I remember sitting out on my terrace as a 7 year old child, eating a bowl of plain yogurt, cucumber, dill, garlic and salt. Looking out at the Hudson River and Tappan Zee bridge, I’d crunch the chunky cucumbers in between my little, crooked teeth and smack my mouth together from the tart yogurt.
I liked it and I didn’t. It was weird and yet totally pleasurable to eat this thing that was neither liquid nor solid.
It was comfort food for a hairy little mediterranean girl. It was strange like the buttered cheap caviar sandwiches or stuffed grape leaves I’d bring to school. The faces I’d get when my friends came over and my mom made this dish called spaghetti and yogurt were funny to think back on. “Eeewwww…” my friends would say.
While I was easily embarrassed about things like boys or being on stage, somehow I always seemed to march to the beat of my own drum when it came to clothing and food. Being a public elementary school kid in NY before sushi became the popular cuisine it is today, I was in a grade with kids from Taiwan, India, Puerto Rico, Hungary, Roumania, the USSR (yes), and Ireland.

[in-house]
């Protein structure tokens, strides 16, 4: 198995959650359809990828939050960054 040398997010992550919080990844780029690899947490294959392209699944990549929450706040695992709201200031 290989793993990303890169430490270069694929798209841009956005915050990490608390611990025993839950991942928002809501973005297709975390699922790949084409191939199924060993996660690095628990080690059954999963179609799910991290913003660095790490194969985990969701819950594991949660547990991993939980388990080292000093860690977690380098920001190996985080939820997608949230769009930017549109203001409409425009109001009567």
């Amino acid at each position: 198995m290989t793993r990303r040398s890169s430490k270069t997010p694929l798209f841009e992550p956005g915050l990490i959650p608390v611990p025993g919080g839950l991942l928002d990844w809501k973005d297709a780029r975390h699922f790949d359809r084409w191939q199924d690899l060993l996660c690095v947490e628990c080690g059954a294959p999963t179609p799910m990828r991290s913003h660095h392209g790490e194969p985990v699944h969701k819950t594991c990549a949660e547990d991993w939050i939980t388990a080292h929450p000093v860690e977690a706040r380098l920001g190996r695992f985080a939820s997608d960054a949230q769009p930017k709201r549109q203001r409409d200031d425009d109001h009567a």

If you ask me to remember multiplication tables, you’ll never get me beyond 12 without grabbing a calculator or pencil. But I can tell you with clarity of the bright orange, syrupy julabi at Shamila’s birthday party or of biting into the little yellow and pink pickles in the futomaki at international food day.
When I think back on those days, the blessings of growing up with people from every color, background, and walk of life is not lost on me.
If there’s anywhere in the world to learn that people can in fact live, work, interact, and be together, it’s here in New York City.
When I make this simple little tzatziki, I think ofit’s humility, of my mom stirring together the ingredients with a fork in our riverdale kitchen and of what it means to share authentically your own family culture so that others can learn, connect appreciate and celebrate our diversity.